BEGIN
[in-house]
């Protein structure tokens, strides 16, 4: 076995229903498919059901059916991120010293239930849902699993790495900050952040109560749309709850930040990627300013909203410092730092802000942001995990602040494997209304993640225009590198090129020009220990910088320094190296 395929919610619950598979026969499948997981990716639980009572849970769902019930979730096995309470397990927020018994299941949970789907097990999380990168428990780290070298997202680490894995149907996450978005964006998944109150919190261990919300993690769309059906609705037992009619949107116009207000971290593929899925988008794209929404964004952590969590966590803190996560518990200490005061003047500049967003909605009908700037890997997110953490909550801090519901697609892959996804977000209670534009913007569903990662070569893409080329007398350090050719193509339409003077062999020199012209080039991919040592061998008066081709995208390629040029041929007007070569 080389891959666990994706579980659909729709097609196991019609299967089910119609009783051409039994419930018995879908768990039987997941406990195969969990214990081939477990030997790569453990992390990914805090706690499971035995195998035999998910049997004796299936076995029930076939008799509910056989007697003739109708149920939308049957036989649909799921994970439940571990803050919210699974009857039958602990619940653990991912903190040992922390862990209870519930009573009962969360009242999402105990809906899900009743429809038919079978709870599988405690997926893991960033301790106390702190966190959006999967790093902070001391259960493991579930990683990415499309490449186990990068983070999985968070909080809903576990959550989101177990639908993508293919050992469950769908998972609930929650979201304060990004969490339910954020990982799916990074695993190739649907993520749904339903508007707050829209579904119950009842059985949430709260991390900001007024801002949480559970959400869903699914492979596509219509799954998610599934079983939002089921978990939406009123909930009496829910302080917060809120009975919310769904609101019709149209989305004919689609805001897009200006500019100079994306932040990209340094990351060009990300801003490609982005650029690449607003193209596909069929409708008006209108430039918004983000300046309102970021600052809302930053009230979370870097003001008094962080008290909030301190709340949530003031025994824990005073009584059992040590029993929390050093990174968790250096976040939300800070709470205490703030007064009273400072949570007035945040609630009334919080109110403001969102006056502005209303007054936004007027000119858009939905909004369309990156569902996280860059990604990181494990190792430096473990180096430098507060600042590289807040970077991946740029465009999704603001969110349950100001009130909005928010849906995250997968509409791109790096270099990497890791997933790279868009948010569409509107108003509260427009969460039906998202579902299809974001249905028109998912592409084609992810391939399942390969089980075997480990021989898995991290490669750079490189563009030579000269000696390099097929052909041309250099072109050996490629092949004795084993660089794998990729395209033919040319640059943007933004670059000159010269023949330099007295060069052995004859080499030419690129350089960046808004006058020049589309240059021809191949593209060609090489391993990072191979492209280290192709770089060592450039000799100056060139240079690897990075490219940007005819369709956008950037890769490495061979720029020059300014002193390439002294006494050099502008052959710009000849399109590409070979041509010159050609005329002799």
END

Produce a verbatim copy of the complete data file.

[in-house]
């Protein structure tokens, strides 16, 4: 076995229903498919059901059916991120010293239930849902699993790495900050952040109560749309709850930040990627300013909203410092730092802000942001995990602040494997209304993640225009590198090129020009220990910088320094190296 395929919610619950598979026969499948997981990716639980009572849970769902019930979730096995309470397990927020018994299941949970789907097990999380990168428990780290070298997202680490894995149907996450978005964006998944109150919190261990919300993690769309059906609705037992009619949107116009207000971290593929899925988008794209929404964004952590969590966590803190996560518990200490005061003047500049967003909605009908700037890997997110953490909550801090519901697609892959996804977000209670534009913007569903990662070569893409080329007398350090050719193509339409003077062999020199012209080039991919040592061998008066081709995208390629040029041929007007070569 080389891959666990994706579980659909729709097609196991019609299967089910119609009783051409039994419930018995879908768990039987997941406990195969969990214990081939477990030997790569453990992390990914805090706690499971035995195998035999998910049997004796299936076995029930076939008799509910056989007697003739109708149920939308049957036989649909799921994970439940571990803050919210699974009857039958602990619940653990991912903190040992922390862990209870519930009573009962969360009242999402105990809906899900009743429809038919079978709870599988405690997926893991960033301790106390702190966190959006999967790093902070001391259960493991579930990683990415499309490449186990990068983070999985968070909080809903576990959550989101177990639908993508293919050992469950769908998972609930929650979201304060990004969490339910954020990982799916990074695993190739649907993520749904339903508007707050829209579904119950009842059985949430709260991390900001007024801002949480559970959400869903699914492979596509219509799954998610599934079983939002089921978990939406009123909930009496829910302080917060809120009975919310769904609101019709149209989305004919689609805001897009200006500019100079994306932040990209340094990351060009990300801003490609982005650029690449607003193209596909069929409708008006209108430039918004983000300046309102970021600052809302930053009230979370870097003001008094962080008290909030301190709340949530003031025994824990005073009584059992040590029993929390050093990174968790250096976040939300800070709470205490703030007064009273400072949570007035945040609630009334919080109110403001969102006056502005209303007054936004007027000119858009939905909004369309990156569902996280860059990604990181494990190792430096473990180096430098507060600042590289807040970077991946740029465009999704603001969110349950100001009130909005928010849906995250997968509409791109790096270099990497890791997933790279868009948010569409509107108003509260427009969460039906998202579902299809974001249905028109998912592409084609992810391939399942390969089980075997480990021989898995991290490669750079490189563009030579000269000696390099097929052909041309250099072109050996490629092949004795084993660089794998990729395209033919040319640059943007933004670059000159010269023949330099007295060069052995004859080499030419690129350089960046808004006058020049589309240059021809191949593209060609090489391993990072191979492209280290192709770089060592450039000799100056060139240079690897990075490219940007005819369709956008950037890769490495061979720029020059300014002193390439002294006494050099502008052959710009000849399109590409070979041509010159050609005329002799």